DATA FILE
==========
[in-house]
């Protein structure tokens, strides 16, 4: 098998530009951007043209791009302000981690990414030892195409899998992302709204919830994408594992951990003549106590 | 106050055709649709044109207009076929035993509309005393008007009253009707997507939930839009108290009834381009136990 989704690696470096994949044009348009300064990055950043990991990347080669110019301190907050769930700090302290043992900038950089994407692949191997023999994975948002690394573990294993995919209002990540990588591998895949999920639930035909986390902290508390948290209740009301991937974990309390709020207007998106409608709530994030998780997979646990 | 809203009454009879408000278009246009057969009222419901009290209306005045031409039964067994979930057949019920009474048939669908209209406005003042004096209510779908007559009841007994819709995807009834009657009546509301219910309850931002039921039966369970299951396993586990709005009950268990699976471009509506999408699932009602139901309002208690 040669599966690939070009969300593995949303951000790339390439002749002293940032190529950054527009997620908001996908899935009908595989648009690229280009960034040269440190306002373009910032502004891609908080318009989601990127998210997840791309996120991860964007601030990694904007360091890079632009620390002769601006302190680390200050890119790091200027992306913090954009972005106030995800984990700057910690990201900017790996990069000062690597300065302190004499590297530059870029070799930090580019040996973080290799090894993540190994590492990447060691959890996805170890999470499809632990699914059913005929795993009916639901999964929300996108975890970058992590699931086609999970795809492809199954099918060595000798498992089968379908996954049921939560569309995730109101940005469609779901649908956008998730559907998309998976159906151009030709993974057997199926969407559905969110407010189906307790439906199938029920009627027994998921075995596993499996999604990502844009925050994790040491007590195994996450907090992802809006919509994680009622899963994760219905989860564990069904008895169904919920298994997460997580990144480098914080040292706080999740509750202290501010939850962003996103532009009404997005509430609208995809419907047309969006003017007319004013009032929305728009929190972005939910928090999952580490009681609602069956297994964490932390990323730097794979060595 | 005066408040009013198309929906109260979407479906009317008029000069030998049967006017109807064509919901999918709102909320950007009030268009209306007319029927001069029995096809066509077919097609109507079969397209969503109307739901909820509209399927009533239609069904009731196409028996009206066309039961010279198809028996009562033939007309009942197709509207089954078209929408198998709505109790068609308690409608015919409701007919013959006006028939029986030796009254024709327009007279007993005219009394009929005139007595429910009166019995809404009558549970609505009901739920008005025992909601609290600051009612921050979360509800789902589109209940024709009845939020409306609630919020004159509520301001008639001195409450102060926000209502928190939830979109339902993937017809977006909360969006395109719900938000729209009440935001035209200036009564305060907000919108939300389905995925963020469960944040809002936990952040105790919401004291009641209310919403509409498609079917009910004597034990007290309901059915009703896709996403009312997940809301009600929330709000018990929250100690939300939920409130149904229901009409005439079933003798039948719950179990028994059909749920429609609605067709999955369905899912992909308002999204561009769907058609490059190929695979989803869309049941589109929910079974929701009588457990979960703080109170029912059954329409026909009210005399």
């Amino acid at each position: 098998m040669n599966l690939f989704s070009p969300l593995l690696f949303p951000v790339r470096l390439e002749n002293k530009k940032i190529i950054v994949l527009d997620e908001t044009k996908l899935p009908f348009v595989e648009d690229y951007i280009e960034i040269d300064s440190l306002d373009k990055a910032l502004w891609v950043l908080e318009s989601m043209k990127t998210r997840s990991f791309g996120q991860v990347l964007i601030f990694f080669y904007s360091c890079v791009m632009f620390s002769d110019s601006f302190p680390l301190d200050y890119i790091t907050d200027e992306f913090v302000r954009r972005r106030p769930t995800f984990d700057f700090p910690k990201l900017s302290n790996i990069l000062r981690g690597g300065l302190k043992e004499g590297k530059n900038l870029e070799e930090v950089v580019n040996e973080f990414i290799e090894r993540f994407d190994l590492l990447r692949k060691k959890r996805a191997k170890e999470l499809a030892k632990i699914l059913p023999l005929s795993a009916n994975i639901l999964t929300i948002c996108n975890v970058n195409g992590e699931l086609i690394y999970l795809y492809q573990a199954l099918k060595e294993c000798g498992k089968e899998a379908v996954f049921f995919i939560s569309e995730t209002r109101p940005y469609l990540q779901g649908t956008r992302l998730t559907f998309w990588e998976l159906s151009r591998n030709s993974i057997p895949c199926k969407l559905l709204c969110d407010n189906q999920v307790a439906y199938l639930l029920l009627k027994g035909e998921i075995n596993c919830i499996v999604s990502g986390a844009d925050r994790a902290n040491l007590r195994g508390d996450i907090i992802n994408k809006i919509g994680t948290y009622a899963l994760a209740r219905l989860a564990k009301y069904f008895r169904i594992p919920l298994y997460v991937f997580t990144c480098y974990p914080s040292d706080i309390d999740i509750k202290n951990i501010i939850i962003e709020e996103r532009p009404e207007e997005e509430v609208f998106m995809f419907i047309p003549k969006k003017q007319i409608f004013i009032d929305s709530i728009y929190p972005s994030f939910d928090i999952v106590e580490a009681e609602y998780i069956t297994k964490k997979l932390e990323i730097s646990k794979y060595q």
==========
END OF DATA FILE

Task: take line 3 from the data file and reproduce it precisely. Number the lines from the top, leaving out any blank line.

């Amino acid at each position: 098998m040669n599966l690939f989704s070009p969300l593995l690696f949303p951000v790339r470096l390439e002749n002293k530009k940032i190529i950054v994949l527009d997620e908001t044009k996908l899935p009908f348009v595989e648009d690229y951007i280009e960034i040269d300064s440190l306002d373009k990055a910032l502004w891609v950043l908080e318009s989601m043209k990127t998210r997840s990991f791309g996120q991860v990347l964007i601030f990694f080669y904007s360091c890079v791009m632009f620390s002769d110019s601006f302190p680390l301190d200050y890119i790091t907050d200027e992306f913090v302000r954009r972005r106030p769930t995800f984990d700057f700090p910690k990201l900017s302290n790996i990069l000062r981690g690597g300065l302190k043992e004499g590297k530059n900038l870029e070799e930090v950089v580019n040996e973080f990414i290799e090894r993540f994407d190994l590492l990447r692949k060691k959890r996805a191997k170890e999470l499809a030892k632990i699914l059913p023999l005929s795993a009916n994975i639901l999964t929300i948002c996108n975890v970058n195409g992590e699931l086609i690394y999970l795809y492809q573990a199954l099918k060595e294993c000798g498992k089968e899998a379908v996954f049921f995919i939560s569309e995730t209002r109101p940005y469609l990540q779901g649908t956008r992302l998730t559907f998309w990588e998976l159906s151009r591998n030709s993974i057997p895949c199926k969407l559905l709204c969110d407010n189906q999920v307790a439906y199938l639930l029920l009627k027994g035909e998921i075995n596993c919830i499996v999604s990502g986390a844009d925050r994790a902290n040491l007590r195994g508390d996450i907090i992802n994408k809006i919509g994680t948290y009622a899963l994760a209740r219905l989860a564990k009301y069904f008895r169904i594992p919920l298994y997460v991937f997580t990144c480098y974990p914080s040292d706080i309390d999740i509750k202290n951990i501010i939850i962003e709020e996103r532009p009404e207007e997005e509430v609208f998106m995809f419907i047309p003549k969006k003017q007319i409608f004013i009032d929305s709530i728009y929190p972005s994030f939910d928090i999952v106590e580490a009681e609602y998780i069956t297994k964490k997979l932390e990323i730097s646990k794979y060595q």